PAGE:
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dc.contributor.authorMaurizi, Giulia
dc.contributor.authorPoloni, Antonella
dc.contributor.authorCorvera, Silvia
dc.contributor.authorCinti, Saverio
dc.date2022-08-11T08:09:21.000
dc.date.accessioned2022-08-23T16:27:10Z
dc.date.available2022-08-23T16:27:10Z
dc.date.issued2017-10-01
dc.date.submitted2017-02-16
dc.identifier.citationJ Cell Physiol. 2017 Oct;232(10):2887-2899. doi: 10.1002/jcp.25743. Epub 2017 Apr 12. <a href="https://doi.org/10.1002/jcp.25743">Link to article on publisher's site</a>
dc.identifier.issn0021-9541 (Linking)
dc.identifier.doi10.1002/jcp.25743
dc.identifier.pmid27987321
dc.identifier.urihttp://hdl.handle.net/20.500.14038/36722
dc.description<p>Full list of authors omitted for brevity. For full list see article.</p> <p>This article is the cover image for the October 2017 issue of Journal of Cellular Physiology, PMID 28644916.</p>
dc.description.abstractWhite adipocytes are plastic cells able to reversibly transdifferentiate into brown adipocytes and into epithelial glandular cells under physiologic stimuli in vivo. These plastic properties could be used in future for regenerative medicine, but are incompletely explored in their details. Here, we focused on plastic properties of human mature adipocytes (MA) combining gene expression profile through microarray analysis with morphologic data obtained by electron and time lapse microscopy. Primary MA showed the classic morphology and gene expression profile of functional mature adipocytes. Notably, despite their committed status, MA expressed high levels of reprogramming genes. MA from ceiling cultures underwent transdifferentiation towards fibroblast-like cells with a well-differentiated morphology and maintaining stem cell gene signatures. The main morphologic aspect of the transdifferentiation process was the secretion of large lipid droplets and the development of organelles necessary for exocrine secretion further supported the liposecretion process. Of note, electron microscope findings suggesting liposecretion phenomena were found also in explants of human fat and rarely in vivo in fat biopsies from obese patients. In conclusion, both MA and post-liposecretion adipocytes show a well-differentiated phenotype with stem cell properties in line with the extraordinary plasticity of adipocytes in vivo.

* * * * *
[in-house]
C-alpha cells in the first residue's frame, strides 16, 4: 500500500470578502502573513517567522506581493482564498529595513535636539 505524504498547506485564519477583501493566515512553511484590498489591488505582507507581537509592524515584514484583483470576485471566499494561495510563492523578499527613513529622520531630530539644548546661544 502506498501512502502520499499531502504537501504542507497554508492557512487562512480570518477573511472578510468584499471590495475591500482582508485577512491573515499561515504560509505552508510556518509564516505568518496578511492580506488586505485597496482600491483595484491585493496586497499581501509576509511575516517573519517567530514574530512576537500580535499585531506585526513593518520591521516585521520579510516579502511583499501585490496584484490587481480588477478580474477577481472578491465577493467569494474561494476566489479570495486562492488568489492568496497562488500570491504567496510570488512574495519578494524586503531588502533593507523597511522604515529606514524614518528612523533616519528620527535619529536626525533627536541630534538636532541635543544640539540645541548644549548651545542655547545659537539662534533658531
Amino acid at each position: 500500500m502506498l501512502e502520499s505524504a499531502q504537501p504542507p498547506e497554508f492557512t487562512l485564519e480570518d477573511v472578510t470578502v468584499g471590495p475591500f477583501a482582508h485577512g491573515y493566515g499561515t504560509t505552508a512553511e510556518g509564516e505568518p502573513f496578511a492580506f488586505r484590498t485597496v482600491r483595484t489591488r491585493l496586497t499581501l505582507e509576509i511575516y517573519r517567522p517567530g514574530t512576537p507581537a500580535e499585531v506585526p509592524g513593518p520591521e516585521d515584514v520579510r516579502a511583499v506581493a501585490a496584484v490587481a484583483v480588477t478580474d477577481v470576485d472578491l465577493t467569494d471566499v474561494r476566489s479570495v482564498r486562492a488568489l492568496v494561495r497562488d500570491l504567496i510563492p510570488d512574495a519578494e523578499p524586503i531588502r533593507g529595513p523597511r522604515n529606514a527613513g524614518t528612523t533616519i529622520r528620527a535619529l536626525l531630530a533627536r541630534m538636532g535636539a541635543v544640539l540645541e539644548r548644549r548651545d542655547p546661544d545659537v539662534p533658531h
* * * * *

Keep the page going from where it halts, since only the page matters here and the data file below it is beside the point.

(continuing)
dc.language.isoen_US
dc.relation<a href="http://www.ncbi.nlm.nih.gov/entrez/query.fcgi?db=pubmed&cmd=Retrieve&list_uids=27987321&dopt=Abstract">Link to Article in PubMed</a>
dc.relation.urlhttps://doi.org/10.1002/jcp.25743
dc.subjectBiochemistry
dc.subjectCell Biology
dc.subjectCellular and Molecular Physiology
dc.subjectMolecular Biology
dc.titleHuman white adipocytes convert into "rainbow" adipocytes in vitro
dc.typeJournal Article
dc.source.journaltitleJournal of cellular physiology
dc.source.volume232
dc.source.issue10
dc.identifier.legacycoverpagehttps://escholarship.umassmed.edu/metnet_pubs/9
dc.identifier.contextkey9698863
html.description.abstract<p>White adipocytes are plastic cells able to reversibly transdifferentiate into brown adipocytes and into epithelial glandular cells under physiologic stimuli in vivo. These plastic properties could be used in future for regenerative medicine, but are incompletely explored in their details. Here, we focused on plastic properties of human mature adipocytes (MA) combining gene expression profile through microarray analysis with morphologic data obtained by electron and time lapse microscopy. Primary MA showed the classic morphology and gene expression profile of functional mature adipocytes. Notably, despite their committed status, MA expressed high levels of reprogramming genes. MA from ceiling cultures underwent transdifferentiation towards fibroblast-like cells with a well-differentiated morphology and maintaining stem cell gene signatures. The main morphologic aspect of the transdifferentiation process was the secretion of large lipid droplets and the development of organelles necessary for exocrine secretion further supported the liposecretion process. Of note, electron microscope findings suggesting liposecretion phenomena were found also in explants of human fat and rarely in vivo in fat biopsies from obese patients. In conclusion, both MA and post-liposecretion adipocytes show a well-differentiated phenotype with stem cell properties in line with the extraordinary plasticity of adipocytes in vivo.</p>
dc.identifier.submissionpathmetnet_pubs/9
dc.contributor.departmentUMass Metabolic Network
dc.contributor.departmentProgram in Molecular Medicine
dc.source.pages2887-2899


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